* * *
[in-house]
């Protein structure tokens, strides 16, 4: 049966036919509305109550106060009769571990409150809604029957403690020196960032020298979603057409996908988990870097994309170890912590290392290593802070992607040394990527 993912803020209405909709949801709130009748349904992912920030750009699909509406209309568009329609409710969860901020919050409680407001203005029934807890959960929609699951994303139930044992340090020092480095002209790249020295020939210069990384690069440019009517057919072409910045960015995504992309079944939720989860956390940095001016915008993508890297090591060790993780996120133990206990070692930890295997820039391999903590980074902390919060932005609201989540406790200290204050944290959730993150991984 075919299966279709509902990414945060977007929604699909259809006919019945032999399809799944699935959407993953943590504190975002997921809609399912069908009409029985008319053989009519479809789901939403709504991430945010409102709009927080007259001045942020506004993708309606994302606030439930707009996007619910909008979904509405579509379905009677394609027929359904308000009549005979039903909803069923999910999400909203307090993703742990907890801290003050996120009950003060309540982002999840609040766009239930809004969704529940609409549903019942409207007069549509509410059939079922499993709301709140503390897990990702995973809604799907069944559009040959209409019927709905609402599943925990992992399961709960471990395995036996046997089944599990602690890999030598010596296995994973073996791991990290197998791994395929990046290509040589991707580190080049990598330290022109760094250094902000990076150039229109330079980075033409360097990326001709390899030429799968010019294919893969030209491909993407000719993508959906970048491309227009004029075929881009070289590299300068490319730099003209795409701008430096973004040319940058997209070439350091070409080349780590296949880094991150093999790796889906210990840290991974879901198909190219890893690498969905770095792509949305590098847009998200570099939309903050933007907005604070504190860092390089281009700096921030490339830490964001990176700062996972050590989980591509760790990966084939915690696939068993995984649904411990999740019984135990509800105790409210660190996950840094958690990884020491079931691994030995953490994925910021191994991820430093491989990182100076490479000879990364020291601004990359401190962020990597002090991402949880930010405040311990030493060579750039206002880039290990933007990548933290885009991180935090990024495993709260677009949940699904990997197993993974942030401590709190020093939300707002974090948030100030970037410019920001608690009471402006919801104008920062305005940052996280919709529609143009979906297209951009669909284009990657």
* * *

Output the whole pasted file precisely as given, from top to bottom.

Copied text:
[in-house]
């Protein structure tokens, strides 16, 4: 049966036919509305109550106060009769571990409150809604029957403690020196960032020298979603057409996908988990870097994309170890912590290392290593802070992607040394990527 993912803020209405909709949801709130009748349904992912920030750009699909509406209309568009329609409710969860901020919050409680407001203005029934807890959960929609699951994303139930044992340090020092480095002209790249020295020939210069990384690069440019009517057919072409910045960015995504992309079944939720989860956390940095001016915008993508890297090591060790993780996120133990206990070692930890295997820039391999903590980074902390919060932005609201989540406790200290204050944290959730993150991984 075919299966279709509902990414945060977007929604699909259809006919019945032999399809799944699935959407993953943590504190975002997921809609399912069908009409029985008319053989009519479809789901939403709504991430945010409102709009927080007259001045942020506004993708309606994302606030439930707009996007619910909008979904509405579509379905009677394609027929359904308000009549005979039903909803069923999910999400909203307090993703742990907890801290003050996120009950003060309540982002999840609040766009239930809004969704529940609409549903019942409207007069549509509410059939079922499993709301709140503390897990990702995973809604799907069944559009040959209409019927709905609402599943925990992992399961709960471990395995036996046997089944599990602690890999030598010596296995994973073996791991990290197998791994395929990046290509040589991707580190080049990598330290022109760094250094902000990076150039229109330079980075033409360097990326001709390899030429799968010019294919893969030209491909993407000719993508959906970048491309227009004029075929881009070289590299300068490319730099003209795409701008430096973004040319940058997209070439350091070409080349780590296949880094991150093999790796889906210990840290991974879901198909190219890893690498969905770095792509949305590098847009998200570099939309903050933007907005604070504190860092390089281009700096921030490339830490964001990176700062996972050590989980591509760790990966084939915690696939068993995984649904411990999740019984135990509800105790409210660190996950840094958690990884020491079931691994030995953490994925910021191994991820430093491989990182100076490479000879990364020291601004990359401190962020990597002090991402949880930010405040311990030493060579750039206002880039290990933007990548933290885009991180935090990024495993709260677009949940699904990997197993993974942030401590709190020093939300707002974090948030100030970037410019920001608690009471402006919801104008920062305005940052996280919709529609143009979906297209951009669909284009990657």